“Together we will make America wealthy again, we will make America strong again, we will make America safe again,” President Trump said Thursday evening.
A capacity crowd of 10,000 people packed the Mayo Civic Center in Rochester, Minn., for Trump’s “Make America Great Again” rally. Another 1,500 people, who waited hours in line, could not get into the convention center, but chose to stick around and watch outside on giant screens. It’s Trump’s first visit to the southern Minnesota city since he started campaigning for president in 2015.
Supporters both old and young donned red MAGA hats, women proudly hoisted “Women for Trump” signs, and the American flag in its many iterations was visible in all corners of the convention center.
The president walked out to thunderous applause and raucous chants of, “U-S-A, U-S-A.” Trump used his speech to celebrate his administration’s changes to the North American Free Trade Agreement. He also reiterated his support for his Supreme Court nominee, Brett Kavanaugh, and drove home his belief that National Football League players should stand for the anthem. But the real reason why the president came to rural Minnesota was to drum up excitement for local conservative politicians ahead of the midterm elections.
“I need your vote. I need your support to stop radical Democrats and to elect proud Minnesota Republicans,” Trump said. He added that electing Democrats would create “a nightmare of gridlock, chaos and, frankly, crime.”
Trump supporters held on to each of the president’s words, pumping their fists when he touted his successes and jeering with him as he ridiculed the media. Many in attendance left the event believing what they believed when they arrived – that the United States is headed in the right direction. “I pray the Republicans have a huge wave in November so President Trump gets the support he needs to make America, to keep America great,” said Kathy Tyler of Eden Prairie, Minn.
One local woman who recently celebrated her 17th birthday admitted that the excitement around Trump was great for the region, but that she couldn’t ignore the division she has experienced. “I never thought there was division in Rochester, because we’re so big and so heavily populated,” she said. “Already, I’ve seen the division and some of the looks, like: ‘You’re less than us.’”
It’s often a phrase that’s said, but not often delved into. How can silence often speak volumes? It’s quite simple. In almost every situation someone has the upper hand. In those situations one can choose to assert or not assert their privilege to assist someone in need. When situations turn evil, racist or discriminatory, how will you act?
In terms of race, white people have the majority. Why would they not speak up? In terms of LGBTQ rights, heterosexuals have the majority. Why would they not speak up? In terms of America’s population, women slightly edge out men, but men trounce women in powerful roles. Why would men not speak up for the rights of women?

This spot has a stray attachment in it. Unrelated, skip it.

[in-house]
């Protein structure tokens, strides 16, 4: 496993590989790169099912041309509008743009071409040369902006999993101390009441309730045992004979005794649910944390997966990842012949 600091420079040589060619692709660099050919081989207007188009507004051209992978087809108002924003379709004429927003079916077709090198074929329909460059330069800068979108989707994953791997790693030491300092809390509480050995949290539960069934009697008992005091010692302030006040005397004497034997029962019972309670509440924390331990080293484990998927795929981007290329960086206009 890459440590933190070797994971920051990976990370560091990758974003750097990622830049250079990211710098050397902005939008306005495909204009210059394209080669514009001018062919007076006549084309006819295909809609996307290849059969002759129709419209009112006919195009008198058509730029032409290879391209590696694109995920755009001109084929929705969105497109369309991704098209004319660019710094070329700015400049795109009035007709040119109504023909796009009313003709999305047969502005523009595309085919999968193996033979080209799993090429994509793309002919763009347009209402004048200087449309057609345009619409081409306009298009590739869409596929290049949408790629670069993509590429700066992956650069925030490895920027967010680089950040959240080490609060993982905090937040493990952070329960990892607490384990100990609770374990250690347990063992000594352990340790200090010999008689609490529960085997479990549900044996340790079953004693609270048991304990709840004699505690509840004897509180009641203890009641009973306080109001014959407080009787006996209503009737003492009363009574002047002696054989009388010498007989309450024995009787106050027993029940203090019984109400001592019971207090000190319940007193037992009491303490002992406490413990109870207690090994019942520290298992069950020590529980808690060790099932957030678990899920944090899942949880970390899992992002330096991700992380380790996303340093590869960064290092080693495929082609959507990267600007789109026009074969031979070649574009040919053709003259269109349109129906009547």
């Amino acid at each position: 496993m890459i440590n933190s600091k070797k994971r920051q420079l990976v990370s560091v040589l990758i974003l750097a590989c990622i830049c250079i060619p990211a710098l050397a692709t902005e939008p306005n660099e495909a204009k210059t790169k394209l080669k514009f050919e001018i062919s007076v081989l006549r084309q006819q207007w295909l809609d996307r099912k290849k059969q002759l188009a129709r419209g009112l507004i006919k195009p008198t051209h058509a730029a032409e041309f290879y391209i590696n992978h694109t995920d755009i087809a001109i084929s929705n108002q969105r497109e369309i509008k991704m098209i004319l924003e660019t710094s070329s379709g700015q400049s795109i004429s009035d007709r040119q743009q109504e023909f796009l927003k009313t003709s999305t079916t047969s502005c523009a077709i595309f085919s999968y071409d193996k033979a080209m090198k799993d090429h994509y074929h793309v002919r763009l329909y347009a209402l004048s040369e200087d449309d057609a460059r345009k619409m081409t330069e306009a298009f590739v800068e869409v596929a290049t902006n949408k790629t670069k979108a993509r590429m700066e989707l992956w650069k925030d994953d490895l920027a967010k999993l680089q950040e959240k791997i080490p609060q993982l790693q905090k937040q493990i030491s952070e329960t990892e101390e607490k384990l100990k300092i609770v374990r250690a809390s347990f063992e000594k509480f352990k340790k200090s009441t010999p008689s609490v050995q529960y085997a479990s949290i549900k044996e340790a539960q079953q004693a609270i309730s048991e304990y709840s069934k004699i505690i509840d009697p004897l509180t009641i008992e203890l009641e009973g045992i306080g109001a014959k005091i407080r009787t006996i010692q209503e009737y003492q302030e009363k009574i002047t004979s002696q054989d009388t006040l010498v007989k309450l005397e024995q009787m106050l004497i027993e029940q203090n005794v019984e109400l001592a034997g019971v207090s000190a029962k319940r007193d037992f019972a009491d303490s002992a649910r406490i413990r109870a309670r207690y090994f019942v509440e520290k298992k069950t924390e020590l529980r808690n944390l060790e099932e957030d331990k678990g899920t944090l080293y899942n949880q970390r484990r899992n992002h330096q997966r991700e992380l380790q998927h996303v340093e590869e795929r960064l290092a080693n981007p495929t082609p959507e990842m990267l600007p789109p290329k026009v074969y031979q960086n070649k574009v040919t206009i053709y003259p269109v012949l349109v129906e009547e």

I take particular issue with all of these because I am affected by them all. I am a black, heterosexual man living in America and each day living under 45’s presidency reminds me of how disillusioned and out of touch so many people are about the beauty of diversity and inclusion. Jobs understand diverse minds, ideas and backgrounds make a better product, but politicians and elected officials on a grand scale cannot seem to comprehend this.
The recent tragedy in Charlottesville, Virginia, in which one woman was killed after a man rammed his car into a crowd of people counter-protesting white supremacists put the spotlight on the way a large group of people feel. They are nervous of change and want to hold on to their whiteness as long as possible. The response by 45 in the wake of the incident was nothing short of expected, frustrating and sad. He did not call out a specific group until more than two days after the events, and instead chose to condemn “on many sides.” While 45 courts white supremacists and fascists in America, hate builds in the hearts of young and old people across the country. This is part of the silence.
There is silence on behalf of 45 to condemn racism. There is silence by a majority of white folks to call out their injustice that they witness each and every day or on the news. There is a neglect in the situation not relating to them. But they’re wrong. Silence equals violence in not speaking up for what is right. Innocent people die, hate continue to live and fester and, overall, America continues to live in the past.
We cannot continue to stay silent on injustice. We cannot afford to turn a blind eye. It’s on every decent human being to call out issues they see, they feel and they acknowledge because a better life for your neighbor is ultimately a better life for you.
lives by one word: achievement. in anything and everything, achieve.